After 10 years the RRFSO proves its worth

22nd November 2016


I'm Derek Portsmouth, National Sales Leader UK & Ireland at Notifier by Honeywell and in this blog I'd like to assess the impact that the Regulatory Reform (Fire Safety) Order 2005 (RRFSO) has had since its introduction 10 years ago.

When it became law on 1st October 2006, the RRFSO represented a step change in the way protecting occupants within buildings is addressed. The requirement for a dedicated ‘responsible person' to risk assess a premises and ensure that any installed life safety equipment is fully maintained and fit for purpose was one of the most important pieces of legislation in recent times.

The tragic events that took place at Rosepark Care Home in South Lanarkshire in 2004, when a fire broke out and led directly to the deaths of 14 elderly residents, highlighted why the RRFSO was needed. It brought into sharp focus why a risk assessment is necessary but even today the message still isn't getting through to some people. In 2015, the London Fire Brigade (LFB) secured the biggest fine ever against a private individual when the former owner of The Radnor Hotel in Bayswater, Salim Patel, was fined £200,000 and ordered to pay £29,922 court costs after pleading guilty to seven offences under the RRFSO.

Article 17 of the RRFSO states that ‘the responsible person must ensure that the premises and any facilities, equipment and devices provided in respect of the premises... are subject to a suitable system of maintenance and are maintained in an efficient state, in efficient working order and in good repair'. Any failure that leads to loss of life, personal injury or damage to property will expose a responsible person and could lead to prosecution, while major breaches can result in unlimited fines and up to two years in prison.

While in theory there should be the same rigorous and thorough approach to assessing risk and the potential for danger within any building, this is simply not the case in reality. Although some individuals wilfully neglect their responsibilities, others are simply unaware of the extent of their duties. While the former are far more overt in their flouting of the law, the fact is that ignorance is just as much of a problem.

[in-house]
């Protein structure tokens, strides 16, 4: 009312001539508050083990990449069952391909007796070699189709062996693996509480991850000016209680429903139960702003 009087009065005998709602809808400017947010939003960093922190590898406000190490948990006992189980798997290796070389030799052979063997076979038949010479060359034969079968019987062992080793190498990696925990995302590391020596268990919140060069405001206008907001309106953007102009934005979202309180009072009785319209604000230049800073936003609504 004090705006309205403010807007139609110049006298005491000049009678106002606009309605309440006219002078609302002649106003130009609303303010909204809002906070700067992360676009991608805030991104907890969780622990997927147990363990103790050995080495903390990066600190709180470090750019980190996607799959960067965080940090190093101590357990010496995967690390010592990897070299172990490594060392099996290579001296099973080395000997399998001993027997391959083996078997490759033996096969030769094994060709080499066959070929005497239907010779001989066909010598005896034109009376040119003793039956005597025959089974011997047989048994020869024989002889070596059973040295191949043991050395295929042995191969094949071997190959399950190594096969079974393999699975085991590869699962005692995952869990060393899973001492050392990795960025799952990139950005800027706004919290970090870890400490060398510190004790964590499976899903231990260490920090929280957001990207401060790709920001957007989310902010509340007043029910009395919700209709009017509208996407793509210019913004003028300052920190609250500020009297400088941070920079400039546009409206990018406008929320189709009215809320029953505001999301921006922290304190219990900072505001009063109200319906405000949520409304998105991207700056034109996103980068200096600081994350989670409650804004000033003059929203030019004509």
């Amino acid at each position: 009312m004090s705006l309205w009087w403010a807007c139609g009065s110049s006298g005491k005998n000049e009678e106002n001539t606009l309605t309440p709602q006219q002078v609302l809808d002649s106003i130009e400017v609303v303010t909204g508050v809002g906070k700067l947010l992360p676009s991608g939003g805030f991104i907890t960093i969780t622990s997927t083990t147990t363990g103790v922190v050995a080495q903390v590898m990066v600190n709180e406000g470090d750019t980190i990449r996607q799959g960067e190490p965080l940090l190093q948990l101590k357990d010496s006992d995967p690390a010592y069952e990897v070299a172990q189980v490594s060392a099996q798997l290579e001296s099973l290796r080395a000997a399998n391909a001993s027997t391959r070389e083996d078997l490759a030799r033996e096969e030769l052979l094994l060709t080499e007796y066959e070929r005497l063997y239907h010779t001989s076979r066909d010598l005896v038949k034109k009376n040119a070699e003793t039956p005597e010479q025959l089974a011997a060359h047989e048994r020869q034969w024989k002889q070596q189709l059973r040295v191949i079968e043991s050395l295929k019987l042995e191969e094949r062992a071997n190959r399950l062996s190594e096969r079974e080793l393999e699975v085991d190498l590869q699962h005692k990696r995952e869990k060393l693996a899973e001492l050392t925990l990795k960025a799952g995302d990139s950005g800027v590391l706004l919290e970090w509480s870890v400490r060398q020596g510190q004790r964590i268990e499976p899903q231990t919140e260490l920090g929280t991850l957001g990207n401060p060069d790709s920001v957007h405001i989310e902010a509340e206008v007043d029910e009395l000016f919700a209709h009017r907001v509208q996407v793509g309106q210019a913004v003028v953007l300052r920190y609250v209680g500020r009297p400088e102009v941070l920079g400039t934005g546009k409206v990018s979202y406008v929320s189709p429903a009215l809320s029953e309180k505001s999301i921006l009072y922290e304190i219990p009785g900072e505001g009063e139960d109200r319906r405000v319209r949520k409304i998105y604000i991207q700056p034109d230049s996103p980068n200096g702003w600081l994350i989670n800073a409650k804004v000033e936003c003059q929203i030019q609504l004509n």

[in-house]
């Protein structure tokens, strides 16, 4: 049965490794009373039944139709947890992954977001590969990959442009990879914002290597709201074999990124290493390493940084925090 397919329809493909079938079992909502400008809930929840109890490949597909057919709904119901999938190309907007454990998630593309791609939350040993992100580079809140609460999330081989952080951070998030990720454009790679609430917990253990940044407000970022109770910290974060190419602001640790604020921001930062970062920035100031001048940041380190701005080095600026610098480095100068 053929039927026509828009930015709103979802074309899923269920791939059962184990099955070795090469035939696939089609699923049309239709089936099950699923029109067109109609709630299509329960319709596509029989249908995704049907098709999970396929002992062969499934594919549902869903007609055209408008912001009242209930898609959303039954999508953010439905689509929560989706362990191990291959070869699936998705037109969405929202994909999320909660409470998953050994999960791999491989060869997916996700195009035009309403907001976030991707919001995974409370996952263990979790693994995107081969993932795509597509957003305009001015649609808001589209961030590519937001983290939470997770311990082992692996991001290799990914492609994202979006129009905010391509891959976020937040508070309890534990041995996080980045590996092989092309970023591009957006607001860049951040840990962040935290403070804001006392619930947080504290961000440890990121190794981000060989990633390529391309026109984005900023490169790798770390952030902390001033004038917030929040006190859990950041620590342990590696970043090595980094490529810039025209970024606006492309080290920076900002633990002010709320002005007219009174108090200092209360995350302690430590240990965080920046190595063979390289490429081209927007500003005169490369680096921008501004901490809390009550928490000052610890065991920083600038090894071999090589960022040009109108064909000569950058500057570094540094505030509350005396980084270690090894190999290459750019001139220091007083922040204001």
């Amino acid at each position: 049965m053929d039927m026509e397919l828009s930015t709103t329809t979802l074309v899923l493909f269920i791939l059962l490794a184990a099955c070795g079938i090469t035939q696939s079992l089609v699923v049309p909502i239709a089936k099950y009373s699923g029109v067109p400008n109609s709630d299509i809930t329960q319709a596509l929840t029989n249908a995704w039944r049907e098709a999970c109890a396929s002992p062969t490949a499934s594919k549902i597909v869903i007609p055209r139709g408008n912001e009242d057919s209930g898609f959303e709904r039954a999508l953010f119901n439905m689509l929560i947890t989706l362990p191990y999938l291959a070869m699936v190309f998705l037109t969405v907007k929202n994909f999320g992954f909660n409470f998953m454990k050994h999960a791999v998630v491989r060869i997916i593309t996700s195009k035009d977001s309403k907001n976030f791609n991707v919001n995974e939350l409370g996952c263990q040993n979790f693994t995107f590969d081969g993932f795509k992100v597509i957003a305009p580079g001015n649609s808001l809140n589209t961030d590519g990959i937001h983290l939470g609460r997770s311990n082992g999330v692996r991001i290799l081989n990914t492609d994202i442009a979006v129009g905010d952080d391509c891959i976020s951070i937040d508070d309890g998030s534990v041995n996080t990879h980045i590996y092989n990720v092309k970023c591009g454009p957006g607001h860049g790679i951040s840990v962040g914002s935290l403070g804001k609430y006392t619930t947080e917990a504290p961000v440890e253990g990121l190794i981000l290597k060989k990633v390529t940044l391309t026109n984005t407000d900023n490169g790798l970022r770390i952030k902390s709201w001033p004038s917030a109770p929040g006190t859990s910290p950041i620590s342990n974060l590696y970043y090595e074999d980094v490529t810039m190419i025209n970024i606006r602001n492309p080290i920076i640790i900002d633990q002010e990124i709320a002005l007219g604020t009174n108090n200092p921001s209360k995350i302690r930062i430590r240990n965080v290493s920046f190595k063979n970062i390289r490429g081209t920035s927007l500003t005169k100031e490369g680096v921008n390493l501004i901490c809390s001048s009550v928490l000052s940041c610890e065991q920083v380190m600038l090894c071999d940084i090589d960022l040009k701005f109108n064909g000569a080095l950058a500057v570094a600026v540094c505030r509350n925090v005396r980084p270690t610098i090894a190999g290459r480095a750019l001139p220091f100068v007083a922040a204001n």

When it comes to carrying out a risk assessment, a responsible person can complete a suitable training course. However, in the event that a responsible person does not have the required competency to carry out this procedure they should choose an organisation with third party accreditation that is competent to carry out the task in accordance with legislative and regulatory requirements, along with appropriate standards.

Proof of competency such as the BRE BTEC Professional Diploma in Fire Risk Assessment qualification, or third party certification via the BAFE or FRACS schemes should be sought. Professional bodies such as the Institution of Fire Engineers (IFE), the National Association of Healthcare Fire Officers (NAHFO) the Institute of Fire Prevention Officers (IFPO) and the Fire Industry Association (FIA) maintain registers of suitable life safety professionals. As a word of caution, there are many offerings in the market place for third party certification schemes, many of these do not have credibility and are worthless as they are not UKAS accredited.

Using correctly skilled, trained and qualified personnel to take care of all aspects of a life system is also imperative. For example, every Notifier Engineered Systems Distributor (ESD) will be third party accredited, trained and have direct access to extensive products, tools, technical and application support. As a result, end users can rest assured they are working with a competent company that has the expertise necessary to guarantee the highest standards of fire safety - which means the designated responsible person or business will meet their legislative obligations under the RRO.

According to figures published by the Home Office there has been a 22 per cent decrease in fire related fatalities since 2005-06. However, that good news is tempered by the fact that the number of people dying in fire related incidents in England saw its biggest percentage increase in 20 years for the year 2015-16, when 303 people died. The figures showed that in 2015-16 fire services across England attended around 162,000 fires - an increase of 7,000 from the previous year. That said, the number of fires attended has been on a long-term downward trend, meaning that despite the increase in 2015-16, total fires are still 52 per cent lower than a decade ago. It should be remembered though that these figures also include domestic premises.

There's no doubt that over the last 10 years the RRFSO has had a positive impact and I think we should all celebrate its success. Even so, the Home Office figures highlight that there's much more to be done and, in my opinion, a greater emphasis on using third party accredited people and organisations to design, install and maintain fire detection systems will only improve matters further.